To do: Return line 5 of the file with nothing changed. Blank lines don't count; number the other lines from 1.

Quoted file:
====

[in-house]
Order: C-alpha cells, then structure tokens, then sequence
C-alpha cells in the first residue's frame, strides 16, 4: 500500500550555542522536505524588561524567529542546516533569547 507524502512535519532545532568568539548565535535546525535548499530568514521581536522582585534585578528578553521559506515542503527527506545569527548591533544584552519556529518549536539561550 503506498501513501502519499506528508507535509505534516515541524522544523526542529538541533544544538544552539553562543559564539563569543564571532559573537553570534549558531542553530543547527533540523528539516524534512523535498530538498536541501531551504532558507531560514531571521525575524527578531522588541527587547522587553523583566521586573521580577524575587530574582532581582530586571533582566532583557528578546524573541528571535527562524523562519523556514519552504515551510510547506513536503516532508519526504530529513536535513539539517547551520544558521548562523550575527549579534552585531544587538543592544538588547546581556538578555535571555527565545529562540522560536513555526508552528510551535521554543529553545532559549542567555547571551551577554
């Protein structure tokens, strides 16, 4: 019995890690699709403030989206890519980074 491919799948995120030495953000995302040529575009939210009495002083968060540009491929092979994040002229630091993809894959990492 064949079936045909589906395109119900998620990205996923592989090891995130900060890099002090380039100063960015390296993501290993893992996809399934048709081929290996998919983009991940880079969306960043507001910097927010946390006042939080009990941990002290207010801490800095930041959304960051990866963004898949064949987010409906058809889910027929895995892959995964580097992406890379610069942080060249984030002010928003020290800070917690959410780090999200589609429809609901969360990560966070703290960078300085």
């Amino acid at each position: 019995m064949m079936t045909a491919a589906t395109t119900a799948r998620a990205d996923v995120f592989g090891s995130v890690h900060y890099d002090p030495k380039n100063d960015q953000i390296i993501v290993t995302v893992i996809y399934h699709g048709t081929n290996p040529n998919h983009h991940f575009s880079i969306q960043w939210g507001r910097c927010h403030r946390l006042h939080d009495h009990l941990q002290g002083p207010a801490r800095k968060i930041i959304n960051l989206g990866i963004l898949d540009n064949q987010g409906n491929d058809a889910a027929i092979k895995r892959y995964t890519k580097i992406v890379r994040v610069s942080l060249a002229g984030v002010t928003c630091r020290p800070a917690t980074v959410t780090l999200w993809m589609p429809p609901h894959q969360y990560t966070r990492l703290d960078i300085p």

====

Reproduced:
């Amino acid at each position: 019995m064949m079936t045909a491919a589906t395109t119900a799948r998620a990205d996923v995120f592989g090891s995130v890690h900060y890099d002090p030495k380039n100063d960015q953000i390296i993501v290993t995302v893992i996809y399934h699709g048709t081929n290996p040529n998919h983009h991940f575009s880079i969306q960043w939210g507001r910097c927010h403030r946390l006042h939080d009495h009990l941990q002290g002083p207010a801490r800095k968060i930041i959304n960051l989206g990866i963004l898949d540009n064949q987010g409906n491929d058809a889910a027929i092979k895995r892959y995964t890519k580097i992406v890379r994040v610069s942080l060249a002229g984030v002010t928003c630091r020290p800070a917690t980074v959410t780090l999200w993809m589609p429809p609901h894959q969360y990560t966070r990492l703290d960078i300085p």